My great-aunts murdered their brother. Everyone knew why, when and how they did it, yet despite the crime’s horrifying brazenness, it was so perfect no one bothered questioning them.

I grew up believing that crimes are punished; my great-grandfather was a Texas Ranger and the first Federal Marshal of Tulsa, Oklahoma. So we knew more about crime than most. What I had to learn is that perfect crimes are common. Anyone can commit one; I can write you the script for one currently in progress. The only requirements are malignant selfishness, callous cunning, patience and greed.

• Step 1: Pick a suitable target – someone with something you want. My aunts wanted Trewman’s money. But use your imagination. In his memoir, retired Federal Reserve Chairman Alan Greenspan lamented that the American public could not accept that we invaded Iraq for its oil. He bemoaned the contortions, non-existent weapons of mass destruction, used to justify the invasion. On the contrary, embrace contortions; they are your armor.

Nevertheless, just because the whole planet is fair game, don’t get cocky. Know your limits.

• Step 2: Patiently wait for a crisis. Of course, you can foment crises, but that creates a trail of evidence, raising your risk.

Still, if you are determined to go that route, be outrageous. Include as many co-conspirators as possible, but not fewer than thousands. The grander the scale, the more likely you will succeed.


The witty Enlightenment philosopher Voltaire asserted: “All great fortunes are founded on great crimes.” Vladimir Putin rose from KGB agent to mayor of Moscow and then plutocrat in chief, accumulating $100 billion along the way. Most recently, Putin tipped the U.S. presidential election to a malignant narcissist. Moreover, he flaunted it by using history’s oldest spy playbook. Nevertheless, overreach is not your friend, even when you have a country full of co-conspirators.

• Step 3: Insert yourself into the crisis benignly and reasonably. No one should have any suspicion regarding motive; of course, the brother’s two loving sisters would visit him in his private room after his successful surgery.

Occupying a position of authority is ideal because it opens a realm of opportunity otherwise inaccessible. Legal systems focus on crimes of commission. For what is not done, criminal punishment is rare. Yet with authority, you can often achieve your ends through inaction. For example, if you benefit by amplifying a crisis, say, turn an epidemic into a global pandemic by slow-walking what everyone expects you to do, what is the statutory crime? Moreover, if the value of stock portfolios skyrockets, you have millions of co-conspirators. In that case, you and your enablers could, with impunity, murder more Americans than died in the Great Influenza pandemic of 1918.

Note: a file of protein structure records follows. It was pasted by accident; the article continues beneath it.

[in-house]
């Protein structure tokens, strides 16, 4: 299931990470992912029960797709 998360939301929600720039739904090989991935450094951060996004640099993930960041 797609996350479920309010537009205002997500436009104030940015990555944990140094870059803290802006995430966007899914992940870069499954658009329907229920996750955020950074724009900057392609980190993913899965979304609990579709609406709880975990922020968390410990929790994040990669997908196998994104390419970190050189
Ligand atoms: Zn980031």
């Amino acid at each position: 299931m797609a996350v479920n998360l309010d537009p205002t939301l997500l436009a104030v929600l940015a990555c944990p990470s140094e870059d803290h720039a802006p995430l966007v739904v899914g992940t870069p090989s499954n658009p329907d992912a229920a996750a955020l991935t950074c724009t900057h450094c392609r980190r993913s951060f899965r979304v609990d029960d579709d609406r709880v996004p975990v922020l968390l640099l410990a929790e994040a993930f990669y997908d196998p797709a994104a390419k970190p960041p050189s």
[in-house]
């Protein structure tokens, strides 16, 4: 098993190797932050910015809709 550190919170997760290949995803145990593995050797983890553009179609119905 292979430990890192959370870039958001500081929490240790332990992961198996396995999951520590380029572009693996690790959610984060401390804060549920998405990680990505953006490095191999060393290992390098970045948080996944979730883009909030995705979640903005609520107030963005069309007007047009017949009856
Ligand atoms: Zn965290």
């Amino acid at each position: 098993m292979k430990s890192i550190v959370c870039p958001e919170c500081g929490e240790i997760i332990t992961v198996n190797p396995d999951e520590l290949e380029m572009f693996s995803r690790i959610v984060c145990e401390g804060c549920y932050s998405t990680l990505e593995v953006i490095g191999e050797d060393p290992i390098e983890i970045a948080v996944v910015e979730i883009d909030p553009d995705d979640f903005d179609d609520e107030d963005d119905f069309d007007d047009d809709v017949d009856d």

• Step 4: Entangle your accomplices. Avoid accomplices entirely, but if you cannot, ensure that their incentives align with yours. For example, when the nurse checks on the sleeping patient later that night and discovers his windows wide open in the middle of winter, it works to your advantage when the hospital holds no one accountable. And, should someone clean out the patient’s safety deposit box the next day, well, they had the key.

In “The Shock Doctrine,” Naomi Klein explains how the world’s financiers coordinate to create massive economic crises. Then, they leverage the chaos to impose extremist governments that subsequently allow the appropriation of the targets’ public assets – through privatization or outright confiscation. Western hedge funds attempted it in newly democratic Russia, except the Soviet Union’s recently disenfranchised oligarchs played the game with the insiders’ advantage.

The United States did not stumble accidentally into its most significant social and economic crisis since the Great Depression. Over decades, the 1 percent drowned the country’s civil service in a platinum bathtub and stalemated the political system. Consequently, according to Rand Corp. researchers, changes in public policy since 1975 have redistributed $50 trillion from middle-class Americans to the country’s political-donor class.

Fortunately, the United States’ public assets are worth approximately $269 trillion in hard currency value, not Wall Street funny money. But, unfortunately, while the country could weather any financial storm, it could also be stampeded into selling our assets for pennies on the dollar.

Ask yourself what it would take to tip the wealthiest, most powerful country on earth into chaos.

Oh, my great-uncle died of pneumonia.

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